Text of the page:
In 1975, Congress created the National Conference of State Legislatures (NCSL) to provide a vehicle for state legislatures to jointly lobby Congress. Ideally, it could serve as a bulwark against further federal encroachment on state government. Like any organization that isn’t explicitly conservative, however, NCSL soon became a hard-left institution. Run by a very liberal staff, with the nominal bi-partisan membership dictated by Congress–every member of a state legislature is automatically a member of NCSL–it has leveraged support from labor unions, leftist foundations and rent-seeking corporations, combined with taxpayer support from every state, to lobby to expand the role of government in our lives. It is the most effective lobby to expand government that no one has ever heard of. That changes today.
While it provides some technical training for legislative staff across the country, NCSL’s most important work is in drafting hundreds of “policy positions” on virtually every issue touched by the federal government. These are crafted by state legislators and staff, with significant input from unions, corporations and interest groups. NCSL staff use these “positions” to try to shape federal legislation. While NCSL strives to appear bi-partisan, virtually all of its positions have a leftist tilt. It generally opposes federal legislation that imposes a conservative policy, e.g. tort reform, and supports legislation that imposes liberal policies, e.g health care mandates. In 2009, it shrugged off its bi-partisan veneer and came out strongly in support of ObamaCare and the “public option” for health insurance. And, you paid for it.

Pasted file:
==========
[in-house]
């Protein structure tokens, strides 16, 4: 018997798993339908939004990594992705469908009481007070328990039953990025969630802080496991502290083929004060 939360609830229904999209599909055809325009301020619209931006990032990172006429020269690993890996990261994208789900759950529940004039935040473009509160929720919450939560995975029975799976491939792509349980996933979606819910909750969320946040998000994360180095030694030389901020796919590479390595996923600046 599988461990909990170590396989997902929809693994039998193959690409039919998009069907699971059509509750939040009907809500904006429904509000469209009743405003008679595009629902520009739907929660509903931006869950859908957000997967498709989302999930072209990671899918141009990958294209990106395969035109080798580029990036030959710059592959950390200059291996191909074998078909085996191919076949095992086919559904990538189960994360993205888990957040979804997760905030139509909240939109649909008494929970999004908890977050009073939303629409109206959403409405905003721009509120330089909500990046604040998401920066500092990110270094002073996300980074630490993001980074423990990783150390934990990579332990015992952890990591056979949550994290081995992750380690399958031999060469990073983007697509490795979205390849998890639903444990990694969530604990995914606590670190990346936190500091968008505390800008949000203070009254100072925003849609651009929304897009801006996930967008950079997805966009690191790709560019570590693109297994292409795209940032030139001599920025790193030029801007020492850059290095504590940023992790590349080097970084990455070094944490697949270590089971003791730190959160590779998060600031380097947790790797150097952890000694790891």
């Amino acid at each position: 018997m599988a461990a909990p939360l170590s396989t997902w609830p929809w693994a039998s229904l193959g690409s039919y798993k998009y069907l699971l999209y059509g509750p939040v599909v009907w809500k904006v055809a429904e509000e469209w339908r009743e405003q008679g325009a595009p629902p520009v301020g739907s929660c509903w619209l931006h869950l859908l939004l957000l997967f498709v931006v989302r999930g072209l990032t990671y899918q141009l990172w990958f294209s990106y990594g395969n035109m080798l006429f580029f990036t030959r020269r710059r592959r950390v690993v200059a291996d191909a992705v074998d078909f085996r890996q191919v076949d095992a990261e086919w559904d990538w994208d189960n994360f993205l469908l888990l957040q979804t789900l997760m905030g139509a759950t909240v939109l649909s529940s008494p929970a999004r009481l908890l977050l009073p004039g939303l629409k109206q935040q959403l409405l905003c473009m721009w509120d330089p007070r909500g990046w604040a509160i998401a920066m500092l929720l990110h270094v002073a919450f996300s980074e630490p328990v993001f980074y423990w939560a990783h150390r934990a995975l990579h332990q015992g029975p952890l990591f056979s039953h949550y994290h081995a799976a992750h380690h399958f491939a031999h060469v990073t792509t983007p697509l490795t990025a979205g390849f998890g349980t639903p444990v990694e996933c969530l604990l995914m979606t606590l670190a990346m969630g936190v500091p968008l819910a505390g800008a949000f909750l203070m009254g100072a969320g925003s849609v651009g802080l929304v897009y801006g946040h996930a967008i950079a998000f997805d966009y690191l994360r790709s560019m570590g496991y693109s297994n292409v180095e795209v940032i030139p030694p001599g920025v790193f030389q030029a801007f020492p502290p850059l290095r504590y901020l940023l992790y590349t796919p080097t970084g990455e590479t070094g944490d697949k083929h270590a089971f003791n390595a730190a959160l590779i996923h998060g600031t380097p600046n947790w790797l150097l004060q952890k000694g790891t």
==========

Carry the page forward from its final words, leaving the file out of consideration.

NCSL’s main stream of revenue comes from appropriations from state taxpayers. Each state is “accessed” dues based on a formula correlated generally with the size of the state. This stream from state taxpayers provides NCSL with around $20 million a year. It also collects a significant amount of revenue from federal grants. It has created a non-profit foundation, where labor unions, corporations and foundations can become “sponsors.”
Each year, NCSL hosts a massive annual conference, with thousands of state legislators, union and corporate lobbyists and vendors of products and services purchased by state government. Taxpayers pick up the tab for legislators to attend the meeting, which features dozens of panels on various issues and innumerable side meetings organized by special interests around specific issues. None of it is open to the public.
In the coming days, Breitbart will shine a light on NCSL, its activities and many of the positions for which it lobbies Congress. The fight against government encroachment in our lives is much bigger than most realize. An entire infrastructure has been built to advocate constantly for expanding government. To reverse this slide, we must begin to dismantle this infrastructure. NCSL is part of that.
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